Although I believed I had long ago moved past the watch incident, a new feeling of compassion rose up in me for this man who appeared to be more concerned with what was going on around him than what was going on within him. I have no way to truly know what he was thinking, but it seemed his focus was purely external, and I felt sad for him.  Aha…two new lessons for me. #1. I can have compassion for someone, even when I don’t understand where they are on their journey, and #2. I am grateful for the times when I’m able to shift my focus to my own internal point of reference, instead of gauging myself based on something external…and how much happier and healthier I am when I stop comparing myself to other people.

If you are struggling with finding your internal point of reference…your true Self…or are having trouble letting go of resistance and control in your personal relationships, perhaps we can help. We offer unique therapies to help you uncover and access your Self, with or without a therapeutic yoga practice. Make an appointment today to begin your own journey…



Acceptance and My Dear Friend

In my DBT groups, I teach skills to help clients cope with challenging or distressing situations in their lives, without making things worse. One of the skills that we work on is Radical Acceptance, which means acknowledging reality, accepting it for what it is, without judging it good or bad.  I share with clients that I understand how difficult it can be to radically accept certain things, and that this acceptance is the only way they can let go of suffering.

So now it has come time (yet again) for me to practice what I preach.  I received a phone call this week from one of my dearest friends in the world, and through tears and gasps, she told me that she has been diagnosed with stage IV colon cancer, metastasized to her liver to such an extent that the doctors say they cannot remove the tumors.  This is an extremely healthy and vibrant young mother of a precious 5-year-old, no family history of cancer, no risk factors whatsoever, and she’s one of those friends I can count on one hand – the true ones – so I’m supposed to accept this?

Trying to recover from the shock and wrap my mind around this devastating news, I pull out the “Radical Acceptance” bullet points I give to my clients when I tell them that accepting some things is very difficult…and I start to wonder if they feel as helpless and overwhelmed as I do right now. The first bullet point reads, “Freedom from suffering requires acceptance from deep within of what is. Let yourself go completely with what is. Let go of fighting reality.” Hmmm…I’m not sure I’m ready to accept this from deep within. You see, this is my friend Lea Ann. She is more like a sister to me, she “gets” me – we are so much alike we can finish each other’s sentences, so this feels too close. We’re like Lucy and Ethel, and I don’t remember either one of them ever having cancer. Letting myself accept this somehow feels like giving in, and I seem to remember my clients saying the same thing.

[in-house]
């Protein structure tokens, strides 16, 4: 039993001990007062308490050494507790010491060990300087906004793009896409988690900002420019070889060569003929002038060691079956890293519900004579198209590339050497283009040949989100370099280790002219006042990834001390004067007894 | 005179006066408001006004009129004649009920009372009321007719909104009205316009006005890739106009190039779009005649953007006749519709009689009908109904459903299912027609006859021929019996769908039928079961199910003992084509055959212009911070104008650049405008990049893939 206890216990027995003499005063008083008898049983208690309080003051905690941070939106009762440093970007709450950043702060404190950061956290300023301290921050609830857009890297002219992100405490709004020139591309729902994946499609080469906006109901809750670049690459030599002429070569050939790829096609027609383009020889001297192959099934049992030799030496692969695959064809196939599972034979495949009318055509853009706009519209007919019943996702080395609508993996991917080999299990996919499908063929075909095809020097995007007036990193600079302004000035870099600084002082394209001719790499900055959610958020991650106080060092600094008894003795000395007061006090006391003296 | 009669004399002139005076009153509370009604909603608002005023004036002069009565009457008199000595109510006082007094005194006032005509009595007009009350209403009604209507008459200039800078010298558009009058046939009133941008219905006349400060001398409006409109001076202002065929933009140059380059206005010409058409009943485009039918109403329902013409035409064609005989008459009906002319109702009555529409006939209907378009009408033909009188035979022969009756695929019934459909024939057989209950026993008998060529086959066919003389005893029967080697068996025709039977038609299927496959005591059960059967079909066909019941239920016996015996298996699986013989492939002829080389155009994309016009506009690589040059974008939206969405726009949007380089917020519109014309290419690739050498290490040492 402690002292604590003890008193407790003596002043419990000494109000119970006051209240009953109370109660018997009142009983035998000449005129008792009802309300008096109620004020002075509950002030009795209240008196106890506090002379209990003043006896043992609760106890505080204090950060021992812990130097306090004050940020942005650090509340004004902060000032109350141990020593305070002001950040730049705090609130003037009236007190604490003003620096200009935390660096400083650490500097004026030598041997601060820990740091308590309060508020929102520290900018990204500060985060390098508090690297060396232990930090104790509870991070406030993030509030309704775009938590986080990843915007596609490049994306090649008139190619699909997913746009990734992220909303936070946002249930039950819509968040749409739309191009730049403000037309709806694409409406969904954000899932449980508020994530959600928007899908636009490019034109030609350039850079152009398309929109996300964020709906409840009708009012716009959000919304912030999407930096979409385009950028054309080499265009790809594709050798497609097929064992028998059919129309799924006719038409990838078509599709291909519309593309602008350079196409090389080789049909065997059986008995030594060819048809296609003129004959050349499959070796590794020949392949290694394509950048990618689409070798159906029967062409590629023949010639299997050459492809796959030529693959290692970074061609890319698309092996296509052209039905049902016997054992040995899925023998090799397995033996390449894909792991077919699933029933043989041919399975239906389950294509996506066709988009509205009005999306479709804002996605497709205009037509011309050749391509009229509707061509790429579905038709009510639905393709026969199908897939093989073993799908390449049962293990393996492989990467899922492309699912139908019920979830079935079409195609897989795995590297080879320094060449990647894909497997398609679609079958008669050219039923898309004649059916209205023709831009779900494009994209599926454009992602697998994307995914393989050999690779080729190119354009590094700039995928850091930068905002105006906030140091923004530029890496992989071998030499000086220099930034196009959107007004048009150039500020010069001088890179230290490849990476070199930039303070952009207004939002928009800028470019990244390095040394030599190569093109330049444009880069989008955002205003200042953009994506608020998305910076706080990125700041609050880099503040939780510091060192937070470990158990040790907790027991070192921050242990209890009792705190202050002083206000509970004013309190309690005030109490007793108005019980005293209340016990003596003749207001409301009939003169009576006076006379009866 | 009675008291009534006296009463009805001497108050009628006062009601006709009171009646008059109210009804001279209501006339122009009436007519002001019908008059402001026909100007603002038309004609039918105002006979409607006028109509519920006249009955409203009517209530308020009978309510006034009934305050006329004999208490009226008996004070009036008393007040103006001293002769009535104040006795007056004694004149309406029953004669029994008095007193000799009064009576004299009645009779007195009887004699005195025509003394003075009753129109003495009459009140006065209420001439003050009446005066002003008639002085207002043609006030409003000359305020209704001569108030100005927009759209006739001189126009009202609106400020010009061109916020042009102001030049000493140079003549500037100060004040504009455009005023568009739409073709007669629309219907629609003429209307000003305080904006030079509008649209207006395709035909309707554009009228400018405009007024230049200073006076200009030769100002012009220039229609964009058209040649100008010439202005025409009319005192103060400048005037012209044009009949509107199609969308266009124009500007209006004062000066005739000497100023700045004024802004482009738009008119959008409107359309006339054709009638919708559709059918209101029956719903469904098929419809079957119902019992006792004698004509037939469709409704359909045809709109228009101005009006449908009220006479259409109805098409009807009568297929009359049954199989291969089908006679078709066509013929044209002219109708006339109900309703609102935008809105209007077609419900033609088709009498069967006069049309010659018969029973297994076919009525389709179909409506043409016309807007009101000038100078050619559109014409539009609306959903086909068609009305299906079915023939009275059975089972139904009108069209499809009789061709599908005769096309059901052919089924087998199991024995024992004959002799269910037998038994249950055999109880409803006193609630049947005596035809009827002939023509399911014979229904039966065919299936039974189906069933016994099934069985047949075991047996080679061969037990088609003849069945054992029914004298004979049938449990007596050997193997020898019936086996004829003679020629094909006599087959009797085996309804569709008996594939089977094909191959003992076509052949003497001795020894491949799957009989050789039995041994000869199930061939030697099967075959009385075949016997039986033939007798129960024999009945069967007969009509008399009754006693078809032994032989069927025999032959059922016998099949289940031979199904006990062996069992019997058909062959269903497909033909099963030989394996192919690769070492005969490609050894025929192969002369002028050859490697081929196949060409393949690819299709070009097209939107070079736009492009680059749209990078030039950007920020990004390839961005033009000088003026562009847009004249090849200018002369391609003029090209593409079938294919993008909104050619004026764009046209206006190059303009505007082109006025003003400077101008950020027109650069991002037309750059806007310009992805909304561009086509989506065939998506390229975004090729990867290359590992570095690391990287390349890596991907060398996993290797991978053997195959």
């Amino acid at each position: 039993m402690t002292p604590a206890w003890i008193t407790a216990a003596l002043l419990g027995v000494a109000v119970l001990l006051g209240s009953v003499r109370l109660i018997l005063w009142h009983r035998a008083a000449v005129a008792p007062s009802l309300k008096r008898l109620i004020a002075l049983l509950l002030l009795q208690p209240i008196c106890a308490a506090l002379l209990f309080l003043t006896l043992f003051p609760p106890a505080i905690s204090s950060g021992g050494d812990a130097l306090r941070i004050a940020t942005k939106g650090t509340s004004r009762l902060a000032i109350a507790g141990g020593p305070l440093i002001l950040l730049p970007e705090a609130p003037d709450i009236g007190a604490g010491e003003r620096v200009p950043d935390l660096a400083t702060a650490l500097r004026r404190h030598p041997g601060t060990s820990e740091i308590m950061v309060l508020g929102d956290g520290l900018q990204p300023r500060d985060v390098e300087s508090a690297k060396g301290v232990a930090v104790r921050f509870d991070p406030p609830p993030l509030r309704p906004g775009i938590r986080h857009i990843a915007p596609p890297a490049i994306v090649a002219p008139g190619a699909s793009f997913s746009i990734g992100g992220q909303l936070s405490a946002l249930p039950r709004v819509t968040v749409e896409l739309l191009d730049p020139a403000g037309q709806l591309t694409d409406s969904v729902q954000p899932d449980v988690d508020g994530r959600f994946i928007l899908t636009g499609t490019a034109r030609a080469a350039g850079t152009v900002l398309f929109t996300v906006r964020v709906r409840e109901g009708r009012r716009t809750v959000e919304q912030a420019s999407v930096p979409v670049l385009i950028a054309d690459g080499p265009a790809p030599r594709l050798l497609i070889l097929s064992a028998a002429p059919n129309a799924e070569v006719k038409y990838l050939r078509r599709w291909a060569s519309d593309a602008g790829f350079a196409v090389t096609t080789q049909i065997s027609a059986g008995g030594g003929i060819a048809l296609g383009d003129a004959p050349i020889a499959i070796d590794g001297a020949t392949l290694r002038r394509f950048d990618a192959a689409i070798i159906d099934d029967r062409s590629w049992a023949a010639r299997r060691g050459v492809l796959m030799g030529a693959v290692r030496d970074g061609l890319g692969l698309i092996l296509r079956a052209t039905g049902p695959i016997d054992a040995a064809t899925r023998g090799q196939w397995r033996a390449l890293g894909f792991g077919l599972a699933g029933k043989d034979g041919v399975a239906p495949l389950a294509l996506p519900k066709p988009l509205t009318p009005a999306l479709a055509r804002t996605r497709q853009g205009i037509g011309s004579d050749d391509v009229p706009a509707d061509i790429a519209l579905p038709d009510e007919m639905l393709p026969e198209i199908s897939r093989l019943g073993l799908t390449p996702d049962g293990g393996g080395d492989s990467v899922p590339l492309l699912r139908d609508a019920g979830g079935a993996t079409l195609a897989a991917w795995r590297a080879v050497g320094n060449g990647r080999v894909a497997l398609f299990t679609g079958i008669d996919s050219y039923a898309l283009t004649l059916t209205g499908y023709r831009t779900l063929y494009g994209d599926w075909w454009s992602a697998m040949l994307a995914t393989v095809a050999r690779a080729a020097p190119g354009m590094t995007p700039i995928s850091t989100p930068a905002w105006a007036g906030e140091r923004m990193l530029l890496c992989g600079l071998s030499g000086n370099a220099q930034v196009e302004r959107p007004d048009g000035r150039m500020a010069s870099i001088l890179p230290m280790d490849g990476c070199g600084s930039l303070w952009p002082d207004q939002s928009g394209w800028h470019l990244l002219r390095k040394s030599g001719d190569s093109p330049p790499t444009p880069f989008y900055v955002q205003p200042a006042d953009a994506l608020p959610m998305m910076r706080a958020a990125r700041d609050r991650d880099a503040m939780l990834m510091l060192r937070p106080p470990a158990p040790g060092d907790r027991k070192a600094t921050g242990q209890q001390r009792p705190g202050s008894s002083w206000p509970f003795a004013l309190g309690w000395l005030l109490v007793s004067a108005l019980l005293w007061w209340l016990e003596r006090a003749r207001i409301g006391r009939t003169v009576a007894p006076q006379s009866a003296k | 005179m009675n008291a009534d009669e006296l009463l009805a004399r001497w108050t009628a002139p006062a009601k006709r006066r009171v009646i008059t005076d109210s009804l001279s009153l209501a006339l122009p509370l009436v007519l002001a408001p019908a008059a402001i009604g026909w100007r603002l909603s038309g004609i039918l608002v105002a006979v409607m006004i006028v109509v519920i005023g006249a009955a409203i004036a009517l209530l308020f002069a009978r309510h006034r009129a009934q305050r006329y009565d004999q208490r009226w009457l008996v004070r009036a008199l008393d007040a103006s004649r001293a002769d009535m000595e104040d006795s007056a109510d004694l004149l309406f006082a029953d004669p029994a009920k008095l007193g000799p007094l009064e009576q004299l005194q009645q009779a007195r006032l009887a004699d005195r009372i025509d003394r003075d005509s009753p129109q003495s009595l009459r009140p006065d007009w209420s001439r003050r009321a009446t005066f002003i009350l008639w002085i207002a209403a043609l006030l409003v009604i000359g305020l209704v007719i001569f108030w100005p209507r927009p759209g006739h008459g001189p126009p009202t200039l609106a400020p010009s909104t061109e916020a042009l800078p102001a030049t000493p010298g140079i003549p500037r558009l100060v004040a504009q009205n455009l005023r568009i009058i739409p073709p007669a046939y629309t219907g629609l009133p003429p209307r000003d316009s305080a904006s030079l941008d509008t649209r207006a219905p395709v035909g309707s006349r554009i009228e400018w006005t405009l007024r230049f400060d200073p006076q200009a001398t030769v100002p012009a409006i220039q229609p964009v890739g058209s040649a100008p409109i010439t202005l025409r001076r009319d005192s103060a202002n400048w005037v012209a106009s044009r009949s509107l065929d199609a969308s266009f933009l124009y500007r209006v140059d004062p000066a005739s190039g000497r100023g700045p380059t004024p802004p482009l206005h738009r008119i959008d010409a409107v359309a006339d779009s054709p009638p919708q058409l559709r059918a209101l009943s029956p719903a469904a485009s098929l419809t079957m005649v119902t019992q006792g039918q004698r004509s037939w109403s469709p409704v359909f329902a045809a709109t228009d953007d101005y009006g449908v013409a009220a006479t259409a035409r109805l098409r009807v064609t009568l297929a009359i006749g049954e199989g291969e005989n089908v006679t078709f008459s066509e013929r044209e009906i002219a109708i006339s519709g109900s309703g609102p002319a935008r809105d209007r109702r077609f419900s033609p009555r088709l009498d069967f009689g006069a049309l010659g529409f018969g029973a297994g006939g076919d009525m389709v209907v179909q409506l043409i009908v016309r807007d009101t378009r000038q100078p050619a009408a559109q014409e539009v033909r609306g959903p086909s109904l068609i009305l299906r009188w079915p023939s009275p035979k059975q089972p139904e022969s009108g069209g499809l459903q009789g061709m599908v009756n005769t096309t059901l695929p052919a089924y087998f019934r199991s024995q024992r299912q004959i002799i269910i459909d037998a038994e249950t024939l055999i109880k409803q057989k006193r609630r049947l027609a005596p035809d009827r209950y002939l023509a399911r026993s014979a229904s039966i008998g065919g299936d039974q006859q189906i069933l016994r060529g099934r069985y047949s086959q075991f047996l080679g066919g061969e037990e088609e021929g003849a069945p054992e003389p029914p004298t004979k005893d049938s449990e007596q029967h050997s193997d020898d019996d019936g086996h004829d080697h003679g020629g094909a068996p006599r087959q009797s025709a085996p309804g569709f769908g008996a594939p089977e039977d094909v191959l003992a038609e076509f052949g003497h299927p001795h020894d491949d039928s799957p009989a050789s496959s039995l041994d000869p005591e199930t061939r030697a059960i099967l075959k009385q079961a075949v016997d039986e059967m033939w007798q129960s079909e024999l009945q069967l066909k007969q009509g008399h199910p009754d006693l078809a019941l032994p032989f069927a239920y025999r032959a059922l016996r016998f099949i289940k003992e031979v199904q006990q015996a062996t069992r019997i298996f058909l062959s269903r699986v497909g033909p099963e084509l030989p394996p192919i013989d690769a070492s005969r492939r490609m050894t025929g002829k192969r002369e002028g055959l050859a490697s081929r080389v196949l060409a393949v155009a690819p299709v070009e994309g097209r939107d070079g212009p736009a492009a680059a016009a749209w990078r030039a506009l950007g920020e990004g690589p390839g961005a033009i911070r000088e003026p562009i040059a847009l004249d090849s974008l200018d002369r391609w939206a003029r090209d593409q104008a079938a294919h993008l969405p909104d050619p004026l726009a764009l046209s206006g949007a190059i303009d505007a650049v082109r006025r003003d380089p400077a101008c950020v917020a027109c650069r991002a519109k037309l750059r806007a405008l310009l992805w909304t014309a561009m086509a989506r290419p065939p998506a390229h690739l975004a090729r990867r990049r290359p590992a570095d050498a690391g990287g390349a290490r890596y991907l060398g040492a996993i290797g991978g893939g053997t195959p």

Another bullet point reads, “Pain creates suffering only when you refuse to accept the pain.” Okay, this one makes more sense to me. I’m no stranger to pain, and I’ve learned to feel what I feel when something is painful instead of avoiding it or pushing it away. Pain is there to teach us something, to inform us that we need to pay attention to what is going on, so what is this pain telling me?  I don’t have to search hard for the answer – my pain is there because Lea Ann is vitally important to me. She is the person who came to my side, dragging her husband and daughter, when my grandmother was in the hospital in Kentucky and I needed some answers. She was there with me when my dad died, and flew to be with me when I felt like falling apart a few months later. This pain is reminding me that what she has done for me is be there, and this is what I can do for her now – I can show up. This gives me purpose and something to do, so I start to feel better…slightly.